Gophers to face Texas Tech in Meineke Car Care Bowl in Houston
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The Minnesota Gophers will end a two-year postseason absence with a trip to the Meineke Car Care Bowl on Dec. 28 in Houston, where they will face Texas Tech.
The Gophers accepted their bid on Sunday evening, ensuring the program of its first bowl appearance of coach Jerry Kill's tenure and 15th overall.
Though also under consideration for the Heart of Dallas Bowl (Big Ten No. 7 vs. Big 12 No. 7), the Gophers ended up with the best game they were in range for. Not only does the Car Bowl have a better payout ($1.7 million), but the 8 p.m. ESPN slot also makes it a more desirable position over the Heart of Dallas' 11 a.m. kickoff on a heavily-scheduled New Year's Day. Purdue, the last of the Big Ten's eligible teams, was passed over by the Meineke committee and landed in Dallas.
"It's the bowl that we really wanted. It's the bowl that we certainly lobbied for the most," Gophers athletics director Norwood Teague said. "I'm proud of what we did there. They said it made a difference. We asked a lot of our fans to send letters to people on the committee."
The match-up with the Red Raiders brings up bitter memories for the Gophers. It will be a rematch of the 2006 Insight Bowl, which saw the Gophers let a 31-point lead slip as Texas Tech completed the largest comeback in FBS bowl history in a 44-41 overtime defeat. Former coach Glen Mason was fired shortly after the loss.
The Car Care Bowl berth is the Gophers' third bowl invite since 2006 (Insight Bowl - 2009), while Texas Tech has played in four in that span -- Gator Bowl (2008), Cotton Bowl (2009), Alamo Bowl (2010) and the TicketCity Bowl (2011).
Kill has gone through a season of harsh ups and downs -- several lopsided Big Ten losses, fallout from decision to buyout North Carolina from a pair of scheduled match-ups, wide receiver A.J. Barker's abrupt departure and Kill's ongoing battle with seizures. But in his second year with the team, Kill's Gophers matched the program's combined win total from the last two seasons with a 6-6 record (2-6 in the Big Ten).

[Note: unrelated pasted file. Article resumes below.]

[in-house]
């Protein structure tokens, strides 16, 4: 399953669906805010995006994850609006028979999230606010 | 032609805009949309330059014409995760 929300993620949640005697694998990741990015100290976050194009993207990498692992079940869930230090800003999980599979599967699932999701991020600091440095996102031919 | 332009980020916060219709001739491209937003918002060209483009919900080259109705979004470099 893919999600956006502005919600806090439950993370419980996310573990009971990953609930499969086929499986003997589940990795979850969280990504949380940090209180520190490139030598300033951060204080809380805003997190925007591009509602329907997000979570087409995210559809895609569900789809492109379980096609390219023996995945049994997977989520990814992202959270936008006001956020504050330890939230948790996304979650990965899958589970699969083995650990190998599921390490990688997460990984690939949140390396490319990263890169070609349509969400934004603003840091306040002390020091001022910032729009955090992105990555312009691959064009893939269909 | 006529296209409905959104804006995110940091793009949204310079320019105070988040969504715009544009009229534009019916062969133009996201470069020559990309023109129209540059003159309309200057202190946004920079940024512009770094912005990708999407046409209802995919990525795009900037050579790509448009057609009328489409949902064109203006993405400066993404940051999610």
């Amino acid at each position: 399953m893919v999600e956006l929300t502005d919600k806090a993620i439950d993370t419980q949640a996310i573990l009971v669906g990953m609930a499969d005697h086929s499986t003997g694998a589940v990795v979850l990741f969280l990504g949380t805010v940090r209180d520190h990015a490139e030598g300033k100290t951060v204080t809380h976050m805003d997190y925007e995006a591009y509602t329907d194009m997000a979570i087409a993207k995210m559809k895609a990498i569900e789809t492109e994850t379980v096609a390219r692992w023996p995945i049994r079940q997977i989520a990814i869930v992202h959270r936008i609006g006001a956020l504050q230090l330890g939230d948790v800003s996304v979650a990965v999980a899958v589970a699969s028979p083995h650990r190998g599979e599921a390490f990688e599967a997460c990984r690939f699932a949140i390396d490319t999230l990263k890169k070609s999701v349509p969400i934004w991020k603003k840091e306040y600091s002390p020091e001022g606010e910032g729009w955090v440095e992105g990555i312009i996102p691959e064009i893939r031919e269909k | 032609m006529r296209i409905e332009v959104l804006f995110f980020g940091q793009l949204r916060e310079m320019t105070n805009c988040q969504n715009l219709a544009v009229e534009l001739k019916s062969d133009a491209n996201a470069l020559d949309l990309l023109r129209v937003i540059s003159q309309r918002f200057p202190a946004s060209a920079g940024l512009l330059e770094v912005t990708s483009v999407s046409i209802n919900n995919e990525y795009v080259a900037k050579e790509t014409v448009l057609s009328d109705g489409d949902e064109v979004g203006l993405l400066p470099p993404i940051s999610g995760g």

For a program in obvious rebuilding mode, Kill sees the NCAA-mandated 15 extra practices granted to bowl teams, the same number allotted for spring practice, as one of the primary perks of making it to the postseason.
"It's critical, because we have a lot of other schools, just like us, getting those 15 practices," Kill said. "Not everybody gets them. We talk about getting on some type of even-keel, and it gives us the opportunity to be like everybody else in the Big Ten.
"With us having such a young, young football team, we'll be able to practice with our older guys with bowl preparation. Then we'll take our young guys and scrimmage and do all that stuff, so basically we get two spring balls with those kids."
The trip to Houston will be a homecoming of sorts for the 13 players on the Gophers' roster that hail from Texas, including senior linebacker and Dallas native Keanon Cooper.
"It's especially special to me, because none of my family from Dallas has been able to see me play in person," Cooper said. "It's big that it's my last game, but for them to have an opportunity to see me play at least once is huge for me."
On paper, the Gophers do not match up well with Texas Tech. The Red Raiders navigated through a deep Big 12 with a 7-5 overall record, carrying with them the nation's No. 2-ranked pass offense (361.92 yards per game) and 16th-ranked scoring offense (37.75). Meanwhile, the Gophers have been stagnate offensively. They scored 17 or fewer points in seven of their final eight games, bookended in their season finale against Michigan State with a 26-10 loss.